Some experts say we’re not actually as burned out as we may think.
So, What is burnout?
People use burnout as a synonym for tired, and they’re missing the point that there’s a world of difference between those two states
On lots of occasions, I’ve told myself – and my friends and colleagues – that I’m experiencing burnout. Making a living as a freelancer can often mean working long hours, and trying to keep a lot of very different plates spinning at once. A few times a year, I hit what feels like a creative wall: I’m fresh out of good ideas, and I just really need to nap. For a long time, I’ve been calling that burnout. But I’ve been wrong.
We tend to think of burnout as an intangible – one of those things we can’t define, and we just know when we feel it. Right now, more of us may be feeling it than ever. In this stage of the pandemic, after more than a year spent trying to navigate its challenges, the general feeling is that we’ve all hit the wall.
But there is a scientific definition of burnout, and standards by which to measure it. And based on that criteria, a lot of folks who think they’re burnt out – myself included – really aren’t. That doesn’t mean we aren’t on the way there, though, and understanding how to really measure burnout can help individuals and organisations change course before it’s too late.
How to measure teacher burnout?
The biggest misconception about burnout is that it’s the same as exhaustion. For example, obstetricians, who often work chaotic schedules, are totally exhausted, but they’re bringing new life into the world, and making people’s lives better, and they care about that work.
The second largest group, after people who are just exhausted, is people who aren’t fully engaged. They’re going to work and it’s not exciting, it just pays the bills.
There’s another group that are just cynical. They don’t care about the clientele, or the work.
Still others may have low efficacy, with careers that are stalled for one reason or another.
Maslach’s Burnout Inventory
In 1981, Christina Maslach, a professor of psychology at the University of California, Berkeley, developed the Maslach Burnout Inventory (MBI), to define and measure the condition.
- The MBI attempts to clarify the subject by evaluating burnout based on three criteria: exhaustion or total lack of energy, feelings of cynicism or negativity toward a job and reduced efficacy or success at work.
- Respondents get scores in all three areas along a continuum, from more positive to more negative.
- A burnout profile requires a negative score in all three.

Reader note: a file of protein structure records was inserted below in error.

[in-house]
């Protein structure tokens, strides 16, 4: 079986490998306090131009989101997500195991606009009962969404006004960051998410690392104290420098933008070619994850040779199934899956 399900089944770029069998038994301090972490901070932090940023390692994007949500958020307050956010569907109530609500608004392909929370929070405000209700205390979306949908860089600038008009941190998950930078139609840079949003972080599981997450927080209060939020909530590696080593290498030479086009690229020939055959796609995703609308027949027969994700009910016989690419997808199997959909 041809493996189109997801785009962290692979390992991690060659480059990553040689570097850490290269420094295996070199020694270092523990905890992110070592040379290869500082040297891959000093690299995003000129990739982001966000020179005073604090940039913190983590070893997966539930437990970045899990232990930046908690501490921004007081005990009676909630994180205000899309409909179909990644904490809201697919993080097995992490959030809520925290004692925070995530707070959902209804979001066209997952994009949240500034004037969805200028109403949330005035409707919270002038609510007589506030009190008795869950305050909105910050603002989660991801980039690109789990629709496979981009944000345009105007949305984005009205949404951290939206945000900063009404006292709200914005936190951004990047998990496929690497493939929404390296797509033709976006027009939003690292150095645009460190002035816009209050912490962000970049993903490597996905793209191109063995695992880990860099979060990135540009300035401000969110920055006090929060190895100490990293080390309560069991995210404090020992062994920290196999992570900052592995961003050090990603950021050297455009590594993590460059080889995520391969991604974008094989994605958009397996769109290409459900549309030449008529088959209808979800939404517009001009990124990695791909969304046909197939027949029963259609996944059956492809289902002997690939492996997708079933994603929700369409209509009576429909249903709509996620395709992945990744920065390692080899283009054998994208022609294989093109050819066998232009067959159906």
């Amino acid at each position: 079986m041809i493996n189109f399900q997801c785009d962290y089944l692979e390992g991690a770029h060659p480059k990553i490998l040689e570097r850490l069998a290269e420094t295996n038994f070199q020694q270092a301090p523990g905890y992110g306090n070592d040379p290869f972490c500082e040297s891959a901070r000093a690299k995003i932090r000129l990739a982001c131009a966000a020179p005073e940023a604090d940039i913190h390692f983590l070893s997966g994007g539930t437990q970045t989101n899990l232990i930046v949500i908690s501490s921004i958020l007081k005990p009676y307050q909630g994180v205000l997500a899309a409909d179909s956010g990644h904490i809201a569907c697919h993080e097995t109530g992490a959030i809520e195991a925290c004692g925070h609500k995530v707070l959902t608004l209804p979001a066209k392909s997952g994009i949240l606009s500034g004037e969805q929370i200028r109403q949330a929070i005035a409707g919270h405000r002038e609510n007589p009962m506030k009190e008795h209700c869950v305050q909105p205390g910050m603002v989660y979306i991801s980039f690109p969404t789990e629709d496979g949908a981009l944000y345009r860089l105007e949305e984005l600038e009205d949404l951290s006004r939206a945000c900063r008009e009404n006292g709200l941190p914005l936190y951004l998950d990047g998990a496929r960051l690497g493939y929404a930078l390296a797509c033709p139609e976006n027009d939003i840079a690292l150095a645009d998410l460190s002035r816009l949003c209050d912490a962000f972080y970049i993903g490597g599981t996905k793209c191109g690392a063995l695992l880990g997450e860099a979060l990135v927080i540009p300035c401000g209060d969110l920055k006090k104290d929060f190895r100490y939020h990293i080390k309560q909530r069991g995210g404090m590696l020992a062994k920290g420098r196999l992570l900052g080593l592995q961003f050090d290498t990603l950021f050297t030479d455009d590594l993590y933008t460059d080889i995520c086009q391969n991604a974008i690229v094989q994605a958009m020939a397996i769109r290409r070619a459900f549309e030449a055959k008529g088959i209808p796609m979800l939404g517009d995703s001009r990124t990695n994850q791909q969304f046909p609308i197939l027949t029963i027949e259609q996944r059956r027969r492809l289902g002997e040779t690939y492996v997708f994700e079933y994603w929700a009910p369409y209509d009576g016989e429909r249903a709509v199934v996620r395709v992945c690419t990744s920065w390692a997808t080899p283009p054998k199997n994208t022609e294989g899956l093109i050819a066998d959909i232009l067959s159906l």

- So, in summary, scoring negatively on one measure, doesn’t necessarily mean you’re burnt out.
Teacher Burnout spectrum
- Burnout is a spectrum, and most of us are on it. Early this year, when job search site Indeed surveyed 1,500 US workers across ages and industries, more than half reported that they’re experiencing burnout. And more than two-thirds said the pandemic had made burnout worse.
That survey did not use the MBI, and chances are most of those respondents were using the colloquial definition of burnout, not the scientific one.
- But while burnout – the kind defined by three negative MBI scores – is a profile that Maslach says typically applies to 10% to 15% of people, that doesn’t mean everyone else is all the way on the other end of the spectrum.
- In fact, Maslach and Leiter’s newer research identifies three profiles in between: overextended, ineffective and disengaged.
- Evidence suggests more than half of employees fall into one of these profiles, with a strong negative score in exhaustion, efficacy or cynicism.
- Schoolteachers have struggled to continue teaching, and haven’t felt accomplished. They just know they’re not being the teacher they were before.
Why teacher burnout measurement matters
- Avoiding true burnout on a wide scale is vital, especially because it could mean a drain of qualified people from skilled professions. That’s where the MBI, and tests like it, become invaluable tools.
- Whilst, administered to individuals, the MBI measures working environments.
- An organisation seeing scores on the negative end of the spectrum should be acting quickly.
Our related Well-Being content
- Firstly, How is virtual burnout measured?
- Plus, Do your Tutoring Skills Need a Tune-Up?
- And also How stressed is your child?
- Finally, here is our VIRTUAL BURNOUT INDEX SURVEY.